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Am J Clin Nutr. 2013 Jan;97(1):86-93. doi: 10.3945/ajcn.112.046540. Epub 2012 Dec 5.

Protein leverage affects energy intake of high-protein diets in humans.

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Department of Human Biology, Maastricht University, Maastricht, The Netherlands.



The protein leverage hypothesis requires specific evidence that protein intake is regulated more strongly than energy intake.


The objective was to determine ad libitum energy intake, body weight changes, and appetite profile in response to protein-to-carbohydrate + fat ratio over 12 consecutive days and in relation to age, sex, BMI, and type of protein.


A 12-d randomized crossover study was performed in 40 men and 39 women [mean ± SD age: 34.0 ± 17.6 y; BMI (in kg/m(2)): 23.7 ± 3.4] with the use of diets containing 5%, 15%, and 30% of energy from protein from a milk or plant source.


Protein-content effects did not differ by age, sex, BMI, or type of protein. Total energy intake was significantly lower in the high-protein (7.21 ± 3.08 MJ/d) condition than in the low-protein (9.33 ± 3.52 MJ/d) and normal-protein (9.62 ± 3.51 MJ/d) conditions (P = 0.001), which was predominantly the result of a lower energy intake from meals (P = 0.001). Protein intake varied directly according to the amount of protein in the diet (P = 0.001). The AUC of visual analog scale appetite ratings did not differ significantly, yet fluctuations in hunger (P = 0.019) and desire to eat (P = 0.026) over the day were attenuated in the high-protein condition compared with the normal-protein condition.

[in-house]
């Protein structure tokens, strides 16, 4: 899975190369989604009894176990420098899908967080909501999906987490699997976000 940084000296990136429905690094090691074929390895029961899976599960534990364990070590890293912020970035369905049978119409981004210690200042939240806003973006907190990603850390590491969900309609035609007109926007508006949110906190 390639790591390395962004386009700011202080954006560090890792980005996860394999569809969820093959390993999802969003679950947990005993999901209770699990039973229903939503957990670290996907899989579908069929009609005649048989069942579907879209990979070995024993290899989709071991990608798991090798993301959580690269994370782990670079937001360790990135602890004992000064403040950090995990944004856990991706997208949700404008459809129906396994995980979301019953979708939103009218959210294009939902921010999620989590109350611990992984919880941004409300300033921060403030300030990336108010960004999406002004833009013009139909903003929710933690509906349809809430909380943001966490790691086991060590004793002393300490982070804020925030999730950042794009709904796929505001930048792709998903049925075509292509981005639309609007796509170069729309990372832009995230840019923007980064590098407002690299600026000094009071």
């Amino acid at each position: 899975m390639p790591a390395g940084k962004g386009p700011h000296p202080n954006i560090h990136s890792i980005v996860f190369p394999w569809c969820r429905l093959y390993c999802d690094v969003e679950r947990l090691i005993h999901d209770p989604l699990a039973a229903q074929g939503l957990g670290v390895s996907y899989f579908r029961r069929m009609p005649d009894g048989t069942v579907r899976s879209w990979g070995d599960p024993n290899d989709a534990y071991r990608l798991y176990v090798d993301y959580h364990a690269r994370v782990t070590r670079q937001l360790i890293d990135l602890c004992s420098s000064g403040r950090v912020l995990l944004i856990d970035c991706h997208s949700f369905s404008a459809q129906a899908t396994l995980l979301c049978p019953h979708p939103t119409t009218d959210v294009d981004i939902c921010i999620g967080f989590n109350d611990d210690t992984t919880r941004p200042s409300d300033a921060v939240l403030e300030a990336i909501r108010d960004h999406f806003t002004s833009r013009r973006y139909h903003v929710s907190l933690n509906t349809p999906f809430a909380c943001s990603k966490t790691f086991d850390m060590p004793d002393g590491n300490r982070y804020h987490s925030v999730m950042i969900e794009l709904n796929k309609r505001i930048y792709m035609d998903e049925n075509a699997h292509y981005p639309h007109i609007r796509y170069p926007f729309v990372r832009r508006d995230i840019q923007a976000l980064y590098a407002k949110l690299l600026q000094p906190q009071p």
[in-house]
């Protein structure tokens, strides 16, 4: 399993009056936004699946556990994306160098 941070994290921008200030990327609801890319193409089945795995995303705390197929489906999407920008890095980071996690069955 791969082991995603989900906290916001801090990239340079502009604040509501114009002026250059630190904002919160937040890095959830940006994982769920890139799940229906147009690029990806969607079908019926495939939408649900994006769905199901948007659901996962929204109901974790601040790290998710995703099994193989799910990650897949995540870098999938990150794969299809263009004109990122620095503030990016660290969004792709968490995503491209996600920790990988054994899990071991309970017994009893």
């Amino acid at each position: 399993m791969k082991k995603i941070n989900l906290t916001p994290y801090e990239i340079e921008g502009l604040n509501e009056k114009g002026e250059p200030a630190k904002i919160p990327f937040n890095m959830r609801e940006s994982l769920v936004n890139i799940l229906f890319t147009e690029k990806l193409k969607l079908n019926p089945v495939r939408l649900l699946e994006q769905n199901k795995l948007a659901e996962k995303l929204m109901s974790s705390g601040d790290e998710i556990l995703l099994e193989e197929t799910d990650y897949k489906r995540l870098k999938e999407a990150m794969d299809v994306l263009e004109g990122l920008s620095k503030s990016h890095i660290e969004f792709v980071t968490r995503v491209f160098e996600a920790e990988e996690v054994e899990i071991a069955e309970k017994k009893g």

We found evidence to support the protein leverage hypothesis in that individuals underate relative to energy balance from diets containing a higher protein-to-carbohydrate + fat ratio. No evidence for protein leverage effects from diets containing a lower ratio of protein to carbohydrate + fat was obtained. It remains to be shown whether a relatively low protein intake would cause overeating or would be the effect of overeating of carbohydrate and fat. The study was registered at as NCT01320189.

[Indexed for MEDLINE]

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